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Music Review Junction's techno treat the one to beat

Junction 2
Boston Manor Park, London

A TECHNO festival under the M4 motorway may sound unconventional, but it's actually a nod to Britain's illegal rave tradition of the 1980s and '90s, when DJs were forced to perform in all manner of out-of-the-way places.

 Chris Cooper)
Nina Kraviz (Pic: Chris Cooper)

Junction 2 seeks to recapture that vibe, does so remarkably well and its Bridge Stage, hosted by Adam Beyer's Drumcode label, has garnered legendary status. The stage has always hosted the big man himself alongside other techno heavyweights, from Carl Craig to Ben Klock.

This year it's Carl Cox, who for the first time ever performs a back-to-back set with Beyer. Cox, who has always defied the looking-cool DJ persona, is grinning from ear to ear while making the odd shout out to the crowd. Their set, amid some impressive lasers at the back of the stage, is one to remember.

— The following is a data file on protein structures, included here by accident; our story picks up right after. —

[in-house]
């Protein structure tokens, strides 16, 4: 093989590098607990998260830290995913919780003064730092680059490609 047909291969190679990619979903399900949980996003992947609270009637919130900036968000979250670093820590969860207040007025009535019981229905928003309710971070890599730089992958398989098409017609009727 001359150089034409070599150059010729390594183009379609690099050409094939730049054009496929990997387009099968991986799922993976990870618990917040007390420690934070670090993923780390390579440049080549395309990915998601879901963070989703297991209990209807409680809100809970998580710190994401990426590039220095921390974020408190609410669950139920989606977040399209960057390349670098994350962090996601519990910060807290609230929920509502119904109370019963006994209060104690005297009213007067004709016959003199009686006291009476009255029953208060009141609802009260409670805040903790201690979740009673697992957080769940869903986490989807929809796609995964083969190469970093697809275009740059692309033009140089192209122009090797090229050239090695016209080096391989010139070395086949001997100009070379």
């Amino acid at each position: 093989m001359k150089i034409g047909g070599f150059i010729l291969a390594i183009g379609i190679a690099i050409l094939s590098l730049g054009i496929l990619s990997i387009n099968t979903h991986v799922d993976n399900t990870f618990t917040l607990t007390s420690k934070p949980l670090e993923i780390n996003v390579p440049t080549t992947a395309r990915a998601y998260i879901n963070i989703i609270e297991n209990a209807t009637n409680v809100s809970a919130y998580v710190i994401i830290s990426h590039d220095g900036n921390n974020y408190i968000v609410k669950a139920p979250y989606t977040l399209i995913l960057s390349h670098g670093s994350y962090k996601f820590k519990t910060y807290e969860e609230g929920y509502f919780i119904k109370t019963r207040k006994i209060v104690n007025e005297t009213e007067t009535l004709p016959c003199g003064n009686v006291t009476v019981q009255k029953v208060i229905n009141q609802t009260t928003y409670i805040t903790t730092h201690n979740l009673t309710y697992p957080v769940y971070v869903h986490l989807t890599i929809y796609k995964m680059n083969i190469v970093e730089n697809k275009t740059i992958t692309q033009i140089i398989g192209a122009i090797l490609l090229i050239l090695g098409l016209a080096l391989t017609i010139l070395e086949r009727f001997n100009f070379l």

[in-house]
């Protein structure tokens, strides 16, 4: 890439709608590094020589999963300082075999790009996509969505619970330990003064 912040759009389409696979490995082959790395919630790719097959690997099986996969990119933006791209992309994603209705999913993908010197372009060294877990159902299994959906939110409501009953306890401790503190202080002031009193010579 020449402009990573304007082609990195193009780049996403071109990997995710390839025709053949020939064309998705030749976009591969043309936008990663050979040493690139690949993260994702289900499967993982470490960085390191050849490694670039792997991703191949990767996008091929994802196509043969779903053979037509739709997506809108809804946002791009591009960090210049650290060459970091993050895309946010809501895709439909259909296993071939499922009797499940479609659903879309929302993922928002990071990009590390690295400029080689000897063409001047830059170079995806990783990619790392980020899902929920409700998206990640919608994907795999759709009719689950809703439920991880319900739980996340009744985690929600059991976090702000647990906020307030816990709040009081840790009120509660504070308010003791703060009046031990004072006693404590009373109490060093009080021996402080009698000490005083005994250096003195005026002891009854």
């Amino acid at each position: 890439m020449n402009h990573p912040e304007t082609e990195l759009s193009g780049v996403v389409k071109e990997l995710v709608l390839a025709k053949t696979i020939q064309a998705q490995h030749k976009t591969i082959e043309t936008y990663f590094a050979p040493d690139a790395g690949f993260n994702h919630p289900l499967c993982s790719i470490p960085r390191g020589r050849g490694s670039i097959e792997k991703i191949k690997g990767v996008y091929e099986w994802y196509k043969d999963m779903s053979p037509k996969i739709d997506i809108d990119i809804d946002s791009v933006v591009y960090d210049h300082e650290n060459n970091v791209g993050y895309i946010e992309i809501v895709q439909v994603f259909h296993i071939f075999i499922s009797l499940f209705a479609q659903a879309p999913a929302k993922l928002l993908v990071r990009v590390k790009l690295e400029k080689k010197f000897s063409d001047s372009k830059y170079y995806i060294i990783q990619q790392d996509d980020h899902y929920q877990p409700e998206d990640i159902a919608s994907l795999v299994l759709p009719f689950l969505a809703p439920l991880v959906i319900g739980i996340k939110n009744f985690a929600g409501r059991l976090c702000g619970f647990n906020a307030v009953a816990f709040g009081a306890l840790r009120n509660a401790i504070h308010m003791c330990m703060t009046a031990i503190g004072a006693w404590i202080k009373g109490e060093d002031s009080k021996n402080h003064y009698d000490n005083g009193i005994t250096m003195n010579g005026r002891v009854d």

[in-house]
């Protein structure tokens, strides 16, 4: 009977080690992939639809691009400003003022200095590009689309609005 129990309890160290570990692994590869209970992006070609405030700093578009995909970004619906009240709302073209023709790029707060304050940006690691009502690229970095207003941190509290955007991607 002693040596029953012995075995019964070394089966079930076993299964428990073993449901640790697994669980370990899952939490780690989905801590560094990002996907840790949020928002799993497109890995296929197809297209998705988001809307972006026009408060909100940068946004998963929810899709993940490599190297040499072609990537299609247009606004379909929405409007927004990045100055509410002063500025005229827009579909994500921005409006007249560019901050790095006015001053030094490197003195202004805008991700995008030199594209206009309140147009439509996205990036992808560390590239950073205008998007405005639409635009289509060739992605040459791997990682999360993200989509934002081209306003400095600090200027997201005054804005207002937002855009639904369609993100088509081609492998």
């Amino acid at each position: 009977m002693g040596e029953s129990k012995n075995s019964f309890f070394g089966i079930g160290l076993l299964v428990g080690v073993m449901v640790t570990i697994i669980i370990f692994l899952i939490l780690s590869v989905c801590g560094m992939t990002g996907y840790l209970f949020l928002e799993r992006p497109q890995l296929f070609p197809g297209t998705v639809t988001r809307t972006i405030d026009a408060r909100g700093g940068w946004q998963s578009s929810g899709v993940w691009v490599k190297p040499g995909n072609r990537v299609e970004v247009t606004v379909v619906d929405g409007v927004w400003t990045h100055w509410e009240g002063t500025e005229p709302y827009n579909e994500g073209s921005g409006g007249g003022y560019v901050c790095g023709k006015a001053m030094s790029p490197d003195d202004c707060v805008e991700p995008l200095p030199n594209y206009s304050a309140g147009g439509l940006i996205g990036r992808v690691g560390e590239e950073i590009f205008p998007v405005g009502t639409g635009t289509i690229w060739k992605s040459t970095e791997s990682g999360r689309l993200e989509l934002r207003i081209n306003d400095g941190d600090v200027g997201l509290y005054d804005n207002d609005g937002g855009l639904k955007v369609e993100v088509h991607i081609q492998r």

Another major highlight, and it's a shame her set clashed with the headliners, is Russian DJ Nina Kraviz. She performs at the huge outside arena The Hex and the techno goddess's set is impressive enough to even pull people away from Cox and Beyer.

Elsewhere, The Woods stage, on the small side for the crowds it pulls, hosts the likes of Joy Orbison, while The Warehouse tent — think Glastonbury festival's Block 9 but without the Tube train smashing through the fifth floor — features, among others, Berlin's Len Faki and a great three-way set from LSD (Luke Slater, Steve Bicknell and Dave Sumner aka Function), and The Pavilion has a six-hour set with Dixon and Ame.

All in all, this is arguably the best techno festival in London — Junction 2 is the one to beat.

 

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